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First edition. Followed later by a book club edition. Collection of short works includes an introduction by the author and: A Hand Across the Galaxy (1967); A Very Good Year . . . (1979); And I Only Am Escaped to Tell Thee (1981); Angel, Dark Angel (1967); But Not the Herald (1965); Dismal Light(1968); Exeunt Omnes (1980); Fire and/or Ice (1980); Go Starless in the Night (1979); Home is the Hangman[Nemo] (1975); My Lady of the Diodes (1970); Recital (1981); Some Science Fiction Parameters: A Biased View (1975, essay); The Force That Through the Circuit Drives the Current (1976); The George Business (1980); The Horses of Lir (1981); The Last of the Wild Ones[Sam Murdock] (1981); The Naked Matador (1981); The Night Has 999 Eyes (1964); The Parts That Are Only Glimpsed: Three Reflexes (1978, essay); Unicorn Variation (1981); Walpurgisnacht (1981).
first of them—a dark sedan, dented and swaying, half of its roof and the nearest fender torn away—come around the canyon’s bend. He held his fire as it approached, and soon the others followed—rattling, steaming, leaking, covered with dents and rust spots, windows broken, hoods missing, doors loose. A strange feeling came into his breast as he thought about the more magnificent specimens of the great herds he had followed over the years. Still, he held his fire, even as the first in line drew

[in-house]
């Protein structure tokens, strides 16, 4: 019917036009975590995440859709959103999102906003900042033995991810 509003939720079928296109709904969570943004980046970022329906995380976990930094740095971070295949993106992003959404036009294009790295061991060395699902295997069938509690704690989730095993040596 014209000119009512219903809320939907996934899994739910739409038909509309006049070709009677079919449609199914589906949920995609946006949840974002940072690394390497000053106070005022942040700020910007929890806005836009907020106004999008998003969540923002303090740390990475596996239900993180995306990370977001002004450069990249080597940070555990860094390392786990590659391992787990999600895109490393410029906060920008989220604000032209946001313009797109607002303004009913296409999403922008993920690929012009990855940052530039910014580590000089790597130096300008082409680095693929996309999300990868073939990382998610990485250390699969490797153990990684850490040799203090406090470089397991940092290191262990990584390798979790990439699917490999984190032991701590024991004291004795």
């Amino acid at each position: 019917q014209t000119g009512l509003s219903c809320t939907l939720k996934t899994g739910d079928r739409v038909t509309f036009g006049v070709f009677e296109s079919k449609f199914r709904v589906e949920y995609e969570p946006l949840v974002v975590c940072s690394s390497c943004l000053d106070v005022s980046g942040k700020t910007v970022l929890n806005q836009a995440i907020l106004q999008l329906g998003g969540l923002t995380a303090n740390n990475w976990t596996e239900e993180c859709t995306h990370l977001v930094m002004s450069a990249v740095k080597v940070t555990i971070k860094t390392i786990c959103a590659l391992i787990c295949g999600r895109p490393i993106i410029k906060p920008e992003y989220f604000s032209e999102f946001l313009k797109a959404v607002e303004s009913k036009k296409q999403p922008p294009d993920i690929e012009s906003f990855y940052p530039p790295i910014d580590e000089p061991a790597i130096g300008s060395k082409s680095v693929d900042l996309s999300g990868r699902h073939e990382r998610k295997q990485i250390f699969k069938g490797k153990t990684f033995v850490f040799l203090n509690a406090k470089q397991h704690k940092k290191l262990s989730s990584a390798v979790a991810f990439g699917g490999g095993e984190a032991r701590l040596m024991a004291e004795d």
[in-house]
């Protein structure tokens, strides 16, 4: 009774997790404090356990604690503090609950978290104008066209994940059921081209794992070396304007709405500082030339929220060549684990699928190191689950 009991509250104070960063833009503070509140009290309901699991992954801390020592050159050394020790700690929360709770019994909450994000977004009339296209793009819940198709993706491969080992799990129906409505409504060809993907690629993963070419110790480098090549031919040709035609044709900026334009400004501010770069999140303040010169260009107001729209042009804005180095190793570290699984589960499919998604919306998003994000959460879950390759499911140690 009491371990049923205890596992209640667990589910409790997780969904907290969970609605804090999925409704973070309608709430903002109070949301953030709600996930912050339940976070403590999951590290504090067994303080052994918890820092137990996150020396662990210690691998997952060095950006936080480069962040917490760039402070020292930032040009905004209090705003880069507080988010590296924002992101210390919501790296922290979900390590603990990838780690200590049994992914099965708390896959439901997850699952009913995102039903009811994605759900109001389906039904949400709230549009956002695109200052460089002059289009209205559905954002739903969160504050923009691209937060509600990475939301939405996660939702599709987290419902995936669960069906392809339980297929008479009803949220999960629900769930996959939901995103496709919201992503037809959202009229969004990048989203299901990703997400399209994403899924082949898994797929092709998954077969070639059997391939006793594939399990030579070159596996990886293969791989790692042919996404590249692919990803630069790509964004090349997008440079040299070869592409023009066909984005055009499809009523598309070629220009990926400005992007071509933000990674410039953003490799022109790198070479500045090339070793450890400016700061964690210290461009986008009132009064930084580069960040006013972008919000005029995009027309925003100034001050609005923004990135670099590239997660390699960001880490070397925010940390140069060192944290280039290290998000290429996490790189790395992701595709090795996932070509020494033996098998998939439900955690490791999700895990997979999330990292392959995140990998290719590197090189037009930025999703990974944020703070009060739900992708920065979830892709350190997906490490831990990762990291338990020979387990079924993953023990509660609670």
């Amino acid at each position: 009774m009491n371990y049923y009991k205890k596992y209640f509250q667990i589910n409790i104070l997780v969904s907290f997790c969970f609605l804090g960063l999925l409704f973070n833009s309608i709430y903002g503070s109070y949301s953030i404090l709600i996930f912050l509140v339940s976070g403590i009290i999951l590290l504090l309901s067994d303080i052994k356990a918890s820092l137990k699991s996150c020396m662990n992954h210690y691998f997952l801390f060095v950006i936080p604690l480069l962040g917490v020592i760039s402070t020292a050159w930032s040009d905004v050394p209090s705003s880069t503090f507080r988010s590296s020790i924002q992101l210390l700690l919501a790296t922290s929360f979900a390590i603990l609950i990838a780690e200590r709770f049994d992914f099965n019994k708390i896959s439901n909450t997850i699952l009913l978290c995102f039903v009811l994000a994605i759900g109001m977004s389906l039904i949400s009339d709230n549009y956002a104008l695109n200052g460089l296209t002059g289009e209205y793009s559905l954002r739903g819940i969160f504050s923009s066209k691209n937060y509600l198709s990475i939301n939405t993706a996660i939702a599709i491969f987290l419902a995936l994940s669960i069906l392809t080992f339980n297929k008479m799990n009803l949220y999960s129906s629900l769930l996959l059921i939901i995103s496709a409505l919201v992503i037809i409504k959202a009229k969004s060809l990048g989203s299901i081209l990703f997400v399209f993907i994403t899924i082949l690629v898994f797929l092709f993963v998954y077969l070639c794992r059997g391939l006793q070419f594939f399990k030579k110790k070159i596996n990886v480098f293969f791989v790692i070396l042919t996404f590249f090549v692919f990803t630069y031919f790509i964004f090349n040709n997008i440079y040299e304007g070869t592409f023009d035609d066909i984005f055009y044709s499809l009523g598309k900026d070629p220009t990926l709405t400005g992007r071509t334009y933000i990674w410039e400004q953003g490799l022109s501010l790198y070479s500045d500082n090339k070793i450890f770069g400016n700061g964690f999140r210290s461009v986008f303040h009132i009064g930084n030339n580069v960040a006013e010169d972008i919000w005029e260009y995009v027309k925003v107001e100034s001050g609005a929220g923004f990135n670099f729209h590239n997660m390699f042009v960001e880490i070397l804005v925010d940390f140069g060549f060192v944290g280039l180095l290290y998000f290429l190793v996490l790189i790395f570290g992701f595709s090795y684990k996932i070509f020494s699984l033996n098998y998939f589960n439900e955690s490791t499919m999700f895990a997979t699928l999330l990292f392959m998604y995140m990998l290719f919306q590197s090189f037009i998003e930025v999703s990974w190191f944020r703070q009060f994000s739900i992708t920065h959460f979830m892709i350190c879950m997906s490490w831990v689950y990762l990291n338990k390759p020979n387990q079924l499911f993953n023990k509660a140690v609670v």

again. She bows, smiling, and announces her next number. As she begins to sing it, the man—let us call him John—leans back in his seat, eyes half-lidded and listens. He is, of course, remembering. Naturally, he has followed her career. There was a time when he had hated her and all of her flashy lovers. He had never been particularly flashy himself. The others have all left her now. She is pretty much alone in the world and has been out of sight of it for a long while. She was also fairly broke
the Hangman, it will come to me next. If I cannot stop it, then it cannot be stopped until it has completed its job.” “How do you know that you are next?” “Take a look at a map,” he said. “It landed in the Gulf. Manny was right there in New Orleans. Naturally, he was first. The Hangman can move underwater like a controlled torpedo, which makes the Mississippi its logical route for inconspicuous travel. Proceeding up it then, here I am in Memphis. Then Leila, up in St. Louis, is obviously next
the man. “Have this one,” and he passed him a light green–blue robe of the sort he himself had on, of the sort in which Randy had dressed his uncle for the journey. “Eat now. There is food upon the table,” the man continued, “and then there is the bed.” He gestured. “Sleep.” Randy stripped and donned the garment he had been given. When he looked about again, he saw that he was alone. He went to the table, suddenly realizing that his appetite was enormous. Afterward, he slept. It was dark when
flight to the moon perhaps tells you more about me than it does about science fiction and its parameters, for space flight is only a part—a colorful part, to be sure—of the story we have been engaged in telling of Man and his growing awareness. For on reflection, having watched the fire, felt the force and seen the vessel lifted above the Earth, it seemed a triumph for Pygmalion; and that, I realized, had more to do with my view that day than the fire, the force or the vessel. About The Author